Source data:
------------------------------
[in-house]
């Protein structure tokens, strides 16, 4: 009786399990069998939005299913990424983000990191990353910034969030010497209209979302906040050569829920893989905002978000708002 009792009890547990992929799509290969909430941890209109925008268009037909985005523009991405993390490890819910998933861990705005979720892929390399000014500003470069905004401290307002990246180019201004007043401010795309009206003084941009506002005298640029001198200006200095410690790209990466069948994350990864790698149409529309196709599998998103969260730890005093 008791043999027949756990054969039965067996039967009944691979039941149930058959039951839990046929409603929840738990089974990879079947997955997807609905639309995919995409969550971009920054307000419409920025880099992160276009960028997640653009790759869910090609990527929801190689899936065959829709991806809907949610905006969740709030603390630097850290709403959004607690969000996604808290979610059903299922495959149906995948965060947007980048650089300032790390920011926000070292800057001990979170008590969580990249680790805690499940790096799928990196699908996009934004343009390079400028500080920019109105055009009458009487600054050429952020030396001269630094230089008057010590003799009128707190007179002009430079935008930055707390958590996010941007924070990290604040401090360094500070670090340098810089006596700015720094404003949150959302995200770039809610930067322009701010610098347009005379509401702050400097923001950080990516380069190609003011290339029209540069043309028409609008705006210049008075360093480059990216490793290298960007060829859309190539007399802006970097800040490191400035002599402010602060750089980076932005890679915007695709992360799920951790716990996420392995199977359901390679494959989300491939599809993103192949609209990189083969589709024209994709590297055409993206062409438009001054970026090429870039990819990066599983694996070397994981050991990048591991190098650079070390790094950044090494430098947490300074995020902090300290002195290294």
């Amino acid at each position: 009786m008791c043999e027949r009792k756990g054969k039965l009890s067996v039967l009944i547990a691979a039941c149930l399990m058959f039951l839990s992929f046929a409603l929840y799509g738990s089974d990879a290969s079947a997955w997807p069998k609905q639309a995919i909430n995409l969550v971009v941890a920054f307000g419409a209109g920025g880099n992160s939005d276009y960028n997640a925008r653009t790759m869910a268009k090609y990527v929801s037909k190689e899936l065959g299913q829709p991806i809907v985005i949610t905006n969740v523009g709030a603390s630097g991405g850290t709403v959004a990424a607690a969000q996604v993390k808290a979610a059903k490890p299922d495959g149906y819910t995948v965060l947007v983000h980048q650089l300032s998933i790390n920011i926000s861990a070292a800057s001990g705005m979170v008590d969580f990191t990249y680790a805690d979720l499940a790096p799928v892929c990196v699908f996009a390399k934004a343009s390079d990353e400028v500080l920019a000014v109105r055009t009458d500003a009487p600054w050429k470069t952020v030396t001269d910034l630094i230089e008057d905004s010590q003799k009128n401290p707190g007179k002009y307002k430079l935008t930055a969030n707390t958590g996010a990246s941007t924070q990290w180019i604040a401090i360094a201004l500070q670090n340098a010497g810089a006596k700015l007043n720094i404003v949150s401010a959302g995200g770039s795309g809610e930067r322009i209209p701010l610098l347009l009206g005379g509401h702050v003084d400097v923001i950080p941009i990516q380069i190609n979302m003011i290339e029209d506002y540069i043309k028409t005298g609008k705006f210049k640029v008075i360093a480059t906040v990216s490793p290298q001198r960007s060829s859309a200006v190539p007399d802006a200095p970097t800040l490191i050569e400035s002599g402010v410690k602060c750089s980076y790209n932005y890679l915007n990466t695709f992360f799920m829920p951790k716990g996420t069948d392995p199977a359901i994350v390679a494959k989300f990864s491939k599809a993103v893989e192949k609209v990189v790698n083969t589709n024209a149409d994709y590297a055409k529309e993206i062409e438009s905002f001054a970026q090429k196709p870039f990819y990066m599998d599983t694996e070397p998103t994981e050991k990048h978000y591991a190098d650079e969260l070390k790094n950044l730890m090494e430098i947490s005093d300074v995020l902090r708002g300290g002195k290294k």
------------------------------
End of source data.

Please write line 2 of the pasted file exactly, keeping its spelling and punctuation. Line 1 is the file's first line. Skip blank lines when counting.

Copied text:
């Protein structure tokens, strides 16, 4: 009786399990069998939005299913990424983000990191990353910034969030010497209209979302906040050569829920893989905002978000708002 009792009890547990992929799509290969909430941890209109925008268009037909985005523009991405993390490890819910998933861990705005979720892929390399000014500003470069905004401290307002990246180019201004007043401010795309009206003084941009506002005298640029001198200006200095410690790209990466069948994350990864790698149409529309196709599998998103969260730890005093 008791043999027949756990054969039965067996039967009944691979039941149930058959039951839990046929409603929840738990089974990879079947997955997807609905639309995919995409969550971009920054307000419409920025880099992160276009960028997640653009790759869910090609990527929801190689899936065959829709991806809907949610905006969740709030603390630097850290709403959004607690969000996604808290979610059903299922495959149906995948965060947007980048650089300032790390920011926000070292800057001990979170008590969580990249680790805690499940790096799928990196699908996009934004343009390079400028500080920019109105055009009458009487600054050429952020030396001269630094230089008057010590003799009128707190007179002009430079935008930055707390958590996010941007924070990290604040401090360094500070670090340098810089006596700015720094404003949150959302995200770039809610930067322009701010610098347009005379509401702050400097923001950080990516380069190609003011290339029209540069043309028409609008705006210049008075360093480059990216490793290298960007060829859309190539007399802006970097800040490191400035002599402010602060750089980076932005890679915007695709992360799920951790716990996420392995199977359901390679494959989300491939599809993103192949609209990189083969589709024209994709590297055409993206062409438009001054970026090429870039990819990066599983694996070397994981050991990048591991190098650079070390790094950044090494430098947490300074995020902090300290002195290294």